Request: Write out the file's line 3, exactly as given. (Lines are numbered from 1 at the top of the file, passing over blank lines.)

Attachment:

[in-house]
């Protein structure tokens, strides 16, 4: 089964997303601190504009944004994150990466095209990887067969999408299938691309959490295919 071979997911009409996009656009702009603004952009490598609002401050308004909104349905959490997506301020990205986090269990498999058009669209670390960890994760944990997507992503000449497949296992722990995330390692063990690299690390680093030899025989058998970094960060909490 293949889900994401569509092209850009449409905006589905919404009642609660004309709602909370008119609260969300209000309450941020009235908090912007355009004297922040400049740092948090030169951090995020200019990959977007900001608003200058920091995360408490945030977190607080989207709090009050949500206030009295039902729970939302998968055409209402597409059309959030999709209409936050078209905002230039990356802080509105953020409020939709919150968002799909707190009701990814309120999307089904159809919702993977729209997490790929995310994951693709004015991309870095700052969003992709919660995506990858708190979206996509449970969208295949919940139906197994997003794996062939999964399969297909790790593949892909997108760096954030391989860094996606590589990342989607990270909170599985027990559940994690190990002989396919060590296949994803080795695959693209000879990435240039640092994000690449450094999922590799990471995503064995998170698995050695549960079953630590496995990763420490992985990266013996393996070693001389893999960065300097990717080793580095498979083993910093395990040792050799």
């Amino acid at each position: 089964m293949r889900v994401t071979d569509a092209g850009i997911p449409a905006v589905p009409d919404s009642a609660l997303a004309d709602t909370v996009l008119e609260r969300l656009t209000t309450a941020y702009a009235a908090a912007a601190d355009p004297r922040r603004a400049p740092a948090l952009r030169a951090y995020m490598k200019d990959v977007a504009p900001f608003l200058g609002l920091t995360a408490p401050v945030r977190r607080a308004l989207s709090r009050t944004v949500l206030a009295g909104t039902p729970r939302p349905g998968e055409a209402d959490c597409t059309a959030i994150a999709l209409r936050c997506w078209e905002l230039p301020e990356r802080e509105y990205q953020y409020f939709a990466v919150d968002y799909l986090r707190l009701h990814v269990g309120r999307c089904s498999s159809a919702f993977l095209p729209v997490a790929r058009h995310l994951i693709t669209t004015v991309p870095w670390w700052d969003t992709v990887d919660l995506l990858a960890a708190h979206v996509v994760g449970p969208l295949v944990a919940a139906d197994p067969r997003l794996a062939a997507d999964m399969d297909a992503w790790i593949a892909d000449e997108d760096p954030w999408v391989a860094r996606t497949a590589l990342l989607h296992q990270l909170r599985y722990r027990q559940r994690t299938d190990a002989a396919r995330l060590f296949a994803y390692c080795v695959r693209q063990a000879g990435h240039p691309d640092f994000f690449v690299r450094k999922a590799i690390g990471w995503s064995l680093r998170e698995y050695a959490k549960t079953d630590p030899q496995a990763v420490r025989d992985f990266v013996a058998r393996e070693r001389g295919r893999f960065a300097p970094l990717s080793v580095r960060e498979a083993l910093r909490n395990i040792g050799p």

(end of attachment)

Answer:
């Amino acid at each position: 089964m293949r889900v994401t071979d569509a092209g850009i997911p449409a905006v589905p009409d919404s009642a609660l997303a004309d709602t909370v996009l008119e609260r969300l656009t209000t309450a941020y702009a009235a908090a912007a601190d355009p004297r922040r603004a400049p740092a948090l952009r030169a951090y995020m490598k200019d990959v977007a504009p900001f608003l200058g609002l920091t995360a408490p401050v945030r977190r607080a308004l989207s709090r009050t944004v949500l206030a009295g909104t039902p729970r939302p349905g998968e055409a209402d959490c597409t059309a959030i994150a999709l209409r936050c997506w078209e905002l230039p301020e990356r802080e509105y990205q953020y409020f939709a990466v919150d968002y799909l986090r707190l009701h990814v269990g309120r999307c089904s498999s159809a919702f993977l095209p729209v997490a790929r058009h995310l994951i693709t669209t004015v991309p870095w670390w700052d969003t992709v990887d919660l995506l990858a960890a708190h979206v996509v994760g449970p969208l295949v944990a919940a139906d197994p067969r997003l794996a062939a997507d999964m399969d297909a992503w790790i593949a892909d000449e997108d760096p954030w999408v391989a860094r996606t497949a590589l990342l989607h296992q990270l909170r599985y722990r027990q559940r994690t299938d190990a002989a396919r995330l060590f296949a994803y390692c080795v695959r693209q063990a000879g990435h240039p691309d640092f994000f690449v690299r450094k999922a590799i690390g990471w995503s064995l680093r998170e698995y050695a959490k549960t079953d630590p030899q496995a990763v420490r025989d992985f990266v013996a058998r393996e070693r001389g295919r893999f960065a300097p970094l990717s080793v580095r960060e498979a083993l910093r909490n395990i040792g050799p």